The consensus of opinion is that Jan-Dhan is a worthwhile effort, but it’s too early to say whether it will succeed. “As compared to its predecessor — the Swabhiman scheme — this program has a high possibility of success due to two major strategic improvements,” states Rana Kapoor, MD & CEO of YES Bank and president of apex chamber Assocham. “First, it mandates provision of ATM-cum-debit cards to each account holder instead of the Smartcard [for thumbprint authentication] as earlier, where the customer was solely dependent upon agents or business correspondents. ATM debit cards give 24-7 access to savings, which is critical for the below-the-poverty-line population. The quantum of savings is limited and probability of emergency requirements is high.”

http://knowledge.wharton.upenn.edu/article/financial-inclusion-india-aims-move-beyond-bank-accounts/

Friday, September 12, 2014

Card payment network RuPay sees boost from government banking scheme



A government drive to expand banking services in India is giving a boost to home-grown card payment network RuPay, which expects to quadruple the number of users by March and make debit cards more acceptable in a nation where cash is still king.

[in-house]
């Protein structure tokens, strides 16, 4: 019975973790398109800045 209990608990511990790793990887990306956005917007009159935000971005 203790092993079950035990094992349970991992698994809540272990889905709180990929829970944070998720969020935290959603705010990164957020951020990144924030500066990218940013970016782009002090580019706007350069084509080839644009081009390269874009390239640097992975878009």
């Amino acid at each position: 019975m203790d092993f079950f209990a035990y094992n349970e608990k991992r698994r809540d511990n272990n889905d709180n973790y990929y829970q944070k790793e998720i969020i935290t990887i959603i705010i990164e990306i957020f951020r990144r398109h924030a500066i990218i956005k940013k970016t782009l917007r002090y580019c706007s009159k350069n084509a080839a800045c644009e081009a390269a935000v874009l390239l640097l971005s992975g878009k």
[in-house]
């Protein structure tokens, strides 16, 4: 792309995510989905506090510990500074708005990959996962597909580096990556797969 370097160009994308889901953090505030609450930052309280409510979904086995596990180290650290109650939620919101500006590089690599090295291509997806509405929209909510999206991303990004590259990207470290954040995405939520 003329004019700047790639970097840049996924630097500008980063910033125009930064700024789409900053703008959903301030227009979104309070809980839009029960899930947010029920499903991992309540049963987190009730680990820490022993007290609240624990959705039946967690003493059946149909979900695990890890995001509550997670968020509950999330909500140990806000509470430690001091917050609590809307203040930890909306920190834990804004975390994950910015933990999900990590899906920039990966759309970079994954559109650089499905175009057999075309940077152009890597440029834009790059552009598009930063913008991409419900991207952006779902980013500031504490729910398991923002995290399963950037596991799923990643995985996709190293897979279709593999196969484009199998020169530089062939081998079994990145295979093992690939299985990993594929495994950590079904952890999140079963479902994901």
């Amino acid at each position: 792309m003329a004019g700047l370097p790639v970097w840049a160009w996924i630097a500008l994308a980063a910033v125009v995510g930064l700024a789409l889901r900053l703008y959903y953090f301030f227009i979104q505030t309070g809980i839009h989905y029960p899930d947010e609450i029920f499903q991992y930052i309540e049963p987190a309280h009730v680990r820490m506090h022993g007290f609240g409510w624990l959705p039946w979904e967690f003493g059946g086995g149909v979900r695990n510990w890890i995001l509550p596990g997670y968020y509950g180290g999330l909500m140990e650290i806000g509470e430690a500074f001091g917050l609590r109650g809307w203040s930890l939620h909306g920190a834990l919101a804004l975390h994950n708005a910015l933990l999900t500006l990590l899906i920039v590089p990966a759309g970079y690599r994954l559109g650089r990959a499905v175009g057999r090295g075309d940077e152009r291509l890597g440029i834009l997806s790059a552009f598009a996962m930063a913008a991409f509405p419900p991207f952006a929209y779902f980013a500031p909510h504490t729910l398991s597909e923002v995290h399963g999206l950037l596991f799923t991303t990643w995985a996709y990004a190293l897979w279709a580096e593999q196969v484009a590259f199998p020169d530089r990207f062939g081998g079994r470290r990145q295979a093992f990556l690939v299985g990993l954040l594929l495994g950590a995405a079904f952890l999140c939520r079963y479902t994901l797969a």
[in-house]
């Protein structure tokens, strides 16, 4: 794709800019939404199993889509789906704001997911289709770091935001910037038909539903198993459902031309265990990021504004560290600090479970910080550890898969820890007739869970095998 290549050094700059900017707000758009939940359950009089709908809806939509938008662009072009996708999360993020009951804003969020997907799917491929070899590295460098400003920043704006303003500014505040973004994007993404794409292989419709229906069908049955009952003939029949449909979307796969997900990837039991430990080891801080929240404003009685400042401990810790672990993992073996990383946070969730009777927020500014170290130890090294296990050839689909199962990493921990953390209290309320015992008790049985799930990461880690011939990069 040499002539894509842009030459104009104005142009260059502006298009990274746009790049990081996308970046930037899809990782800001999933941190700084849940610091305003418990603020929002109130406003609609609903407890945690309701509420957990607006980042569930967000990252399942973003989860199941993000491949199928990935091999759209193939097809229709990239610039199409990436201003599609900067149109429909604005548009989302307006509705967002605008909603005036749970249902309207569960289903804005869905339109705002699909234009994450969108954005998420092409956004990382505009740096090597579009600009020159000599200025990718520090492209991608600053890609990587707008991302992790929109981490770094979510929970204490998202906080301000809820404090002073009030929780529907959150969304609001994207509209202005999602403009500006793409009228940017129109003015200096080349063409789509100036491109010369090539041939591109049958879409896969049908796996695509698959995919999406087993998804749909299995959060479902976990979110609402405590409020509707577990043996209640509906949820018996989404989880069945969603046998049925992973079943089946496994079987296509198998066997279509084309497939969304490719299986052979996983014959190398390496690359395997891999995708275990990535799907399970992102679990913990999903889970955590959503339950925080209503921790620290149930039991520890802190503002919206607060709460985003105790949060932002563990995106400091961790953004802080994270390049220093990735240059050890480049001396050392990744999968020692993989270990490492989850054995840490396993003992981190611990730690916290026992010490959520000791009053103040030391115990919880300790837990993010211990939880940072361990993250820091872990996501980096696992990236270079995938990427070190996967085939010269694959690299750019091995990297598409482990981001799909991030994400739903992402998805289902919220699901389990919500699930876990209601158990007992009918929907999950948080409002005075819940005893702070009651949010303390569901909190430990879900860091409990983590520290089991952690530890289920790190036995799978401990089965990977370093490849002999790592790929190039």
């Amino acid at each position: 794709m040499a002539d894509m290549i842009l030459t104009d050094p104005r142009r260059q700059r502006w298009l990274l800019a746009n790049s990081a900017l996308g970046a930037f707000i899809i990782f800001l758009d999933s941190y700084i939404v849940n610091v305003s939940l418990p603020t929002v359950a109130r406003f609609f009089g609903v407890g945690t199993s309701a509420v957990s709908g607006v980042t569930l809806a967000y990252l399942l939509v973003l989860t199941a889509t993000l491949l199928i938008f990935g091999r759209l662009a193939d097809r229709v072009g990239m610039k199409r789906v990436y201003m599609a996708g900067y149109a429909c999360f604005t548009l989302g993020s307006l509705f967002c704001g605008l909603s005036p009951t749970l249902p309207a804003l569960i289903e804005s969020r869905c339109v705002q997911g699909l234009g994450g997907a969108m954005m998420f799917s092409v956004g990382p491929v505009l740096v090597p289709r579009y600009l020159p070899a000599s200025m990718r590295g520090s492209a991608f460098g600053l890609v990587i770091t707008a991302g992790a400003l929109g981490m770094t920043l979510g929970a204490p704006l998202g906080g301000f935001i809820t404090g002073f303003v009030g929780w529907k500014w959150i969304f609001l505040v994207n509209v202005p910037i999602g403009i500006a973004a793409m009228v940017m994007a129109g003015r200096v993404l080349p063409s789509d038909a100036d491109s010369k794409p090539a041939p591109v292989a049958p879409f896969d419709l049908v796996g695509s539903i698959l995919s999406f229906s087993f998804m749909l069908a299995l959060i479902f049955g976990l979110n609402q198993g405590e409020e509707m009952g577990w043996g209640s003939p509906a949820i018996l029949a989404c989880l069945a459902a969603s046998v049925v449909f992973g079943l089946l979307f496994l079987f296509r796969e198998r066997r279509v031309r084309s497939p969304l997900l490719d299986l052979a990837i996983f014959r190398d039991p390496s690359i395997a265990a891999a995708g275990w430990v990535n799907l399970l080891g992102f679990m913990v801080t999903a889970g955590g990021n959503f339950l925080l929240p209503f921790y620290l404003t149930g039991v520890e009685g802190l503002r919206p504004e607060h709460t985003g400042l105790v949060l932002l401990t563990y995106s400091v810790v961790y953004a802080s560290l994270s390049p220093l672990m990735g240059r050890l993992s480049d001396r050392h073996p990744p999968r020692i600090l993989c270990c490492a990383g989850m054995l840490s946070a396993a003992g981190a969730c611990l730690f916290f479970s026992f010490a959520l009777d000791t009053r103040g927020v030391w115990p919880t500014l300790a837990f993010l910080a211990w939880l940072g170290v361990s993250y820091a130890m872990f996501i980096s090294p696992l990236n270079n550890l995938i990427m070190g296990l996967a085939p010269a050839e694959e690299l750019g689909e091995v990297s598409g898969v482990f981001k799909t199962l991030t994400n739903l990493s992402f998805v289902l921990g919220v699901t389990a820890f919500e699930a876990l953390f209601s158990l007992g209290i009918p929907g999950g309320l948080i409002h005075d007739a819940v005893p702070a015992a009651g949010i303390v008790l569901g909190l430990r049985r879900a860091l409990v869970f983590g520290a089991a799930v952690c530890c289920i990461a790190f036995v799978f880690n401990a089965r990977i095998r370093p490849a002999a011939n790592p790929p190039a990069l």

Started in 2012 by a company owned by 10 local and foreign banks, RuPay competes with global payment firms Visa Inc and MasterCard Inc for the few customers in Asia's third largest economy able to afford a debit or credit card.

As of July, banks issued just under 435 million payment cards in India, a nation of 1.3 billion people. Most were debit cards.

RuPay's share of daily card transactions, however, remains small compared with the global firms, which are more established, offer both debit and credit cards and are accepted by more retailers. RuPay currently offers only debit cards.

RuPay users account for just 1.5 percent of daily card transactions of almost one million at retailers, said A.P. Hota, chief executive of the National Payments Corp of India (NPCI), which runs RuPay.

Hota told Reuters the payments network was set to grow rapidly from the government's so-called financial inclusion scheme, which aims to ensure the majority of households has a bank account within months.

Under the scheme launched late in August, Indians who open a bank account for the first time automatically get a RuPay card.